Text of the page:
In certain cases, geographical limitations and factors, such as the need for allowing energy production may lead governments to the takings of immovables and resources from private ownership for a general public interest. The term, "takings" in Turkish law is referred to as "expropriation".
Expropriation refers to the taking of the possession of ownership belonging to private person or establishing a right of servitude by the State and public legal persons for public interest, with a decision taken by authorities in accordance with the procedures stipulated by law for public interest.
Although the Expropriation Law, numbered 2942, which forms the legal basis for expropriation, allows it only for the State and public entities, through the enactment of special laws, expropriation for the benefit of real persons and corporations as well are made possible. Aid to investors in all aspects, especially in the acquisition of suitable geographic areas, are necessary with respect to the benefits provided by alternate and renewable energy resources to the national economy
The expropriation procedure, to the benefit of a private person, is subject to the normal expropriation procedure set forth by the Expropriation Law numbered 2942. The Expropriation Law foresees that applications, in order to execute the expropriation, shall be made by the private persons if is performed for the benefit of the private persons and shall be made by the board of directors or administrative councils or authorized administrative organs if it is performed for the benefit of the legal persons, to the places that are competent for inspection. Therefore, expropriation authorizations, for the sake of the private persons, belong to the villages, ministries, private administrations or municipalities that the entities are bound according to their service areas.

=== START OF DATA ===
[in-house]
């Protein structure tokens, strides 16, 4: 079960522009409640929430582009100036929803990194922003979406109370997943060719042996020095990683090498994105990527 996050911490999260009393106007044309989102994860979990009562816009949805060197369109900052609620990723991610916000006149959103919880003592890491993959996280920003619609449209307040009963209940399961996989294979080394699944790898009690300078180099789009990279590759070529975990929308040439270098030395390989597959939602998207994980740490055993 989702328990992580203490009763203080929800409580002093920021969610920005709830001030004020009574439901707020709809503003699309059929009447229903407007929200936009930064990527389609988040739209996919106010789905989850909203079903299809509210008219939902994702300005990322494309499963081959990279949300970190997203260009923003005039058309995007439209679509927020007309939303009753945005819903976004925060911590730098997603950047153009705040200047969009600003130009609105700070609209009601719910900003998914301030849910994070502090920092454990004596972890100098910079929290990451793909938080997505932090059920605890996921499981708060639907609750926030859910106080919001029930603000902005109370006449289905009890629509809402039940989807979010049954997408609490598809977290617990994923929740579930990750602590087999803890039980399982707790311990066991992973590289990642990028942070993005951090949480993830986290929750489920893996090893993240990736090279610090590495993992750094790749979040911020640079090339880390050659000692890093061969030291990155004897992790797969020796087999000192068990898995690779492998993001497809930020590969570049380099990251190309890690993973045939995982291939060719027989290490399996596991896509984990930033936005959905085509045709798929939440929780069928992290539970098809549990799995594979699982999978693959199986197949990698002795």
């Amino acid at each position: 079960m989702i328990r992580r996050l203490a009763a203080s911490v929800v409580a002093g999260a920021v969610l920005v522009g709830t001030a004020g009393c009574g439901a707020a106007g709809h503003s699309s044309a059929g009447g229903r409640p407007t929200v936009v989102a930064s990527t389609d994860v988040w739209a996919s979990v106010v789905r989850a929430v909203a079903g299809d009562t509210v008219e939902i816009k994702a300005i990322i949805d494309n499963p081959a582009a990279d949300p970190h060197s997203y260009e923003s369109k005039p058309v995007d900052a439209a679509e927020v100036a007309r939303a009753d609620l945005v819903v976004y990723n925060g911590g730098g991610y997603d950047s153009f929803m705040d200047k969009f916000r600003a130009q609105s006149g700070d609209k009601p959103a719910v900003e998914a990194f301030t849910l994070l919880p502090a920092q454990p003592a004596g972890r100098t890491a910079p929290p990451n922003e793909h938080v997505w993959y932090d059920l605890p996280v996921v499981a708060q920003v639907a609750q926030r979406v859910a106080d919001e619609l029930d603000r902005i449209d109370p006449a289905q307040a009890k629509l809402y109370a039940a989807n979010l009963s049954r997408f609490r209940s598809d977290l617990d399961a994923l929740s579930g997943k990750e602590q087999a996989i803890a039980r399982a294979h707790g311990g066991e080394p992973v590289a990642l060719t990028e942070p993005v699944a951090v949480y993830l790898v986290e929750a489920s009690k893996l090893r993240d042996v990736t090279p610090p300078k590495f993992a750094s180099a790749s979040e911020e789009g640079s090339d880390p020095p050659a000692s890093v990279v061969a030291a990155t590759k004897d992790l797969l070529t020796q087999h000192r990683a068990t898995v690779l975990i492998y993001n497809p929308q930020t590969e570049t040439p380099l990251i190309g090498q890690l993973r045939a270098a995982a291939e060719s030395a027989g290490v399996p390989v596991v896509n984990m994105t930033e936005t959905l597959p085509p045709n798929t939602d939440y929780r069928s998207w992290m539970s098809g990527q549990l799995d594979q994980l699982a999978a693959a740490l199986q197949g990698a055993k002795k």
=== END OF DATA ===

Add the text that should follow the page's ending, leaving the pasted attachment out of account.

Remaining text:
Conditions for Expropriation
For the expropriation to take place, the administration action must be in line with the law according to its purpose, authorization, procedure, reason and subject of the action. In addition, pursuant to Expropriation Law numbered 2942, to mention a legal expropriation the following is needed;